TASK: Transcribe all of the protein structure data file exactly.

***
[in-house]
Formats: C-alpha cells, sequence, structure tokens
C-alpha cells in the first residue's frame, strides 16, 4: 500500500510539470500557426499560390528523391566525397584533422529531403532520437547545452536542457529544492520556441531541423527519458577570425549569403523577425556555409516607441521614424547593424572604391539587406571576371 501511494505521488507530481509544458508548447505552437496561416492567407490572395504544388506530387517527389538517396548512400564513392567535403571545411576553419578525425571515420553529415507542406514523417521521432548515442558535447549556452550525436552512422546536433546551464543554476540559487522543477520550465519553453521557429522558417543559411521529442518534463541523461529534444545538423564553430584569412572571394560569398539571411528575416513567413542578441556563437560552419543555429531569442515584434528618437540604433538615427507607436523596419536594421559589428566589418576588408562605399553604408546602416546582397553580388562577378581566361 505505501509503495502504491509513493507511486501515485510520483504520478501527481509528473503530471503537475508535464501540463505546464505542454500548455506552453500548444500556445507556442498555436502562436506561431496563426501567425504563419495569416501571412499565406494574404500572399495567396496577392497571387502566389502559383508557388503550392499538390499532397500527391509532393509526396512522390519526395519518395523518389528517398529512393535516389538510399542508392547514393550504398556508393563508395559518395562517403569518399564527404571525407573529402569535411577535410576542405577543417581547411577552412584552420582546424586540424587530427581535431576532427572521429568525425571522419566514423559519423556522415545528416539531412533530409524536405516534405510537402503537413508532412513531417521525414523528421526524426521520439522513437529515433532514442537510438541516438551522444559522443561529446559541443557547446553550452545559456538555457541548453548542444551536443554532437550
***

[in-house]
Formats: C-alpha cells, sequence, structure tokens
C-alpha cells in the first residue's frame, strides 16, 4: 500500500510539470500557426499560390528523391566525397584533422529531403532520437547545452536542457529544492520556441531541423527519458577570425549569403523577425556555409516607441521614424547593424572604391539587406571576371 501511494505521488507530481509544458508548447505552437496561416492567407490572395504544388506530387517527389538517396548512400564513392567535403571545411576553419578525425571515420553529415507542406514523417521521432548515442558535447549556452550525436552512422546536433546551464543554476540559487522543477520550465519553453521557429522558417543559411521529442518534463541523461529534444545538423564553430584569412572571394560569398539571411528575416513567413542578441556563437560552419543555429531569442515584434528618437540604433538615427507607436523596419536594421559589428566589418576588408562605399553604408546602416546582397553580388562577378581566361 505505501509503495502504491509513493507511486501515485510520483504520478501527481509528473503530471503537475508535464501540463505546464505542454500548455506552453500548444500556445507556442498555436502562436506561431496563426501567425504563419495569416501571412499565406494574404500572399495567396496577392497571387502566389502559383508557388503550392499538390499532397500527391509532393509526396512522390519526395519518395523518389528517398529512393535516389538510399542508392547514393550504398556508393563508395559518395562517403569518399564527404571525407573529402569535411577535410576542405577543417581547411577552412584552420582546424586540424587530427581535431576532427572521429568525425571522419566514423559519423556522415545528416539531412533530409524536405516534405510537402503537413508532412513531417521525414523528421526524426521520439522513437529515433532514442537510438541516438551522444559522443561529446559541443557547446553550452545559456538555457541548453548542444551536443554532437550